queue-spec-sc.tex 11.6 KB
Newer Older
1
\subsection{Specification under sequential consistency}
2
3
\label{sec:queue:spec:sc}

Glen Mével's avatar
Glen Mével committed
4
5
We now consider the situation where several threads can access the queue concurrently.
Let us assume for now that the memory model is sequentially consistent~\cite{lamport-79}.
6
%
Glen Mével's avatar
Glen Mével committed
7
8
9
\citet{ohearn-07} devises \CSL, an extension of \SL that enables to reason
about programs where several threads can access the same piece of memory,
through the use of ``conditional critical regions''.
10
This logic spawned a variety of descendants; in this work, we use
Glen Mével's avatar
Glen Mével committed
11
12
13
Iris~\cite{iris}, a modular framework for building separation logics.

In a derivative of \CSL, we may retain the exact same specification as is presented
14
in~\fref{fig:queue:specseq}, recalling that $\isQueueSEQ\elemList$ is an
Glen Mével's avatar
Glen Mével committed
15
16
exclusive assertion:
a thread that has this assertion could safely assume to be the only one allowed
17
18
to operate on the queue.
%
Glen Mével's avatar
Glen Mével committed
19
The assertion would be transferable between threads via some means of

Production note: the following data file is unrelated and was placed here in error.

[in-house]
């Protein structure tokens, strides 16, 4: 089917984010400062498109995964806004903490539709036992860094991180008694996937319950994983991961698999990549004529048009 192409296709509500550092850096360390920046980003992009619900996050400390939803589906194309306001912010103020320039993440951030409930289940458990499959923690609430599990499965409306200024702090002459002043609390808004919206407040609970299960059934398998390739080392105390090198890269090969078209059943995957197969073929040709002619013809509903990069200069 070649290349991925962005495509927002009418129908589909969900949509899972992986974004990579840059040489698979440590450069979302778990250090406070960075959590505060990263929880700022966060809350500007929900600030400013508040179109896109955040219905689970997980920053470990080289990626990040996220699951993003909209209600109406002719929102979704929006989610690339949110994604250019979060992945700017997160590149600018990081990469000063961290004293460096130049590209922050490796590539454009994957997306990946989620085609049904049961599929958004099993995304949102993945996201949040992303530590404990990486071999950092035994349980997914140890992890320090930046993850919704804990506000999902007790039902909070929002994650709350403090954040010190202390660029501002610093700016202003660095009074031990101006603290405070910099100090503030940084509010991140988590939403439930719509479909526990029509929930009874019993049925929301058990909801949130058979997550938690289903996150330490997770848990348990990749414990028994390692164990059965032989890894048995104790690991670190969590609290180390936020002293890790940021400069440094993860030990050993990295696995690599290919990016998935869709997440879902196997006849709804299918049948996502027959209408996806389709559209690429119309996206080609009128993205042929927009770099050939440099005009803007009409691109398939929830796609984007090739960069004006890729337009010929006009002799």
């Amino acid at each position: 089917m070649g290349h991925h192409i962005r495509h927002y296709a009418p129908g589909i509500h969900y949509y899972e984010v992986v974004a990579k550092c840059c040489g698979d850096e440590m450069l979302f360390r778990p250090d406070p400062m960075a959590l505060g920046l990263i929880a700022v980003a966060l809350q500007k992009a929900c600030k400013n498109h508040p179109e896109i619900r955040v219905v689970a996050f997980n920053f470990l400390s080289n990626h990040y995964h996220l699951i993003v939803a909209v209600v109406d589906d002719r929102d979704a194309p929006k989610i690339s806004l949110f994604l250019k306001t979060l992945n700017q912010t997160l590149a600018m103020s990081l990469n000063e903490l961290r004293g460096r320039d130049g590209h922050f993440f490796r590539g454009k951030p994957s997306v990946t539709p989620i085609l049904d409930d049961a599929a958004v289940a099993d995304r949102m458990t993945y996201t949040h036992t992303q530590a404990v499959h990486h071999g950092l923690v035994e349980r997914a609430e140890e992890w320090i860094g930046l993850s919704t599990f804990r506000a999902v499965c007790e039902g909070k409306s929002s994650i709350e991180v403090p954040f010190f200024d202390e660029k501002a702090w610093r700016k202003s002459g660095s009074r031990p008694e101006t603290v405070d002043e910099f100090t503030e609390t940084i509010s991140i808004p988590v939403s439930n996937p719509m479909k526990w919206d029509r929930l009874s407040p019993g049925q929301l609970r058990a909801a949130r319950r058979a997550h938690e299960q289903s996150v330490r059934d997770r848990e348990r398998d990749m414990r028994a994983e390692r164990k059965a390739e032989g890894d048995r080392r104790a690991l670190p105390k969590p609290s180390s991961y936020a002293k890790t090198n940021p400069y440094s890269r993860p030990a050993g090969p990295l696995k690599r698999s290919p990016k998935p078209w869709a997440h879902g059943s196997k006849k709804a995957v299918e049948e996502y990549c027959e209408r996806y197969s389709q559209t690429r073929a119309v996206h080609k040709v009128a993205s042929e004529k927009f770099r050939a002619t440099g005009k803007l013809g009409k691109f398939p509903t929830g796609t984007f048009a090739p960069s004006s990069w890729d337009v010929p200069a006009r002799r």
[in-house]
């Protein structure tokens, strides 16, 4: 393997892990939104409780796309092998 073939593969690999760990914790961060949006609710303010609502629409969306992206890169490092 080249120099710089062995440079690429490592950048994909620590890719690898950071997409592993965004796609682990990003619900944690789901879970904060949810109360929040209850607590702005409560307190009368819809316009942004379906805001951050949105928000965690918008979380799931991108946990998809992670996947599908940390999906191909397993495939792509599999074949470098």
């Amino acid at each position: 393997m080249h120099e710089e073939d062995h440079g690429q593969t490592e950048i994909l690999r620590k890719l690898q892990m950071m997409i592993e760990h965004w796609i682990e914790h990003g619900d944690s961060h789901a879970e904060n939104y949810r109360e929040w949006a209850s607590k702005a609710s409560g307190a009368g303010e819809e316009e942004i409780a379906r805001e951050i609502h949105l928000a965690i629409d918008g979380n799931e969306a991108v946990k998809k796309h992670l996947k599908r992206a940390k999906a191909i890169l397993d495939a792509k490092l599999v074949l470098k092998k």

20
synchronization: for instance, we may use a lock to guard all operations on the
Glen Mével's avatar
Glen Mével committed
21
22
23
24
25
shared queue, following the approach of \CSL.
%
However this coarse grain concurrency has a run-time penalty,
and it also creates some contention on the use of the queue.
%
26
27
28
29
30
These costs are often unnecessary, as many data~structures are designed
specifically to support concurrent accesses. In this paper, as stated, we wish
to prove the correctness of a MRMW~queue implementation, which should thus
ensure, by itself, thread safety.
%
Glen Mével's avatar
Glen Mével committed
31
32
33
Hence we can achieve finer-grain concurrency, where operating on a queue does
not require its exclusive ownership. In this context, it is important that the
ownership of the queue can be shared among several threads.
34
35
36
37
38
39
40
41
42
43
44
45
46
47
48
49
50
51
52
53
54
55
56
57
58
59
60
61
62
63
64
65
66
67
68
69
70
71
72
73
74
75
76
77
78
79
80
81
82
83
84
85
86
87
88
89
90
91
92
93
94
95
96
97
98
99
100
101

One option to address this constraint in our specification is to provide the client
with a persistent assertion, instead of an exclusive representation predicate.
A challenge is then to describe the public state of the queue tightly enough so
that any client application can reason about it.
It is impossible for a thread to know exactly the current list of items, as any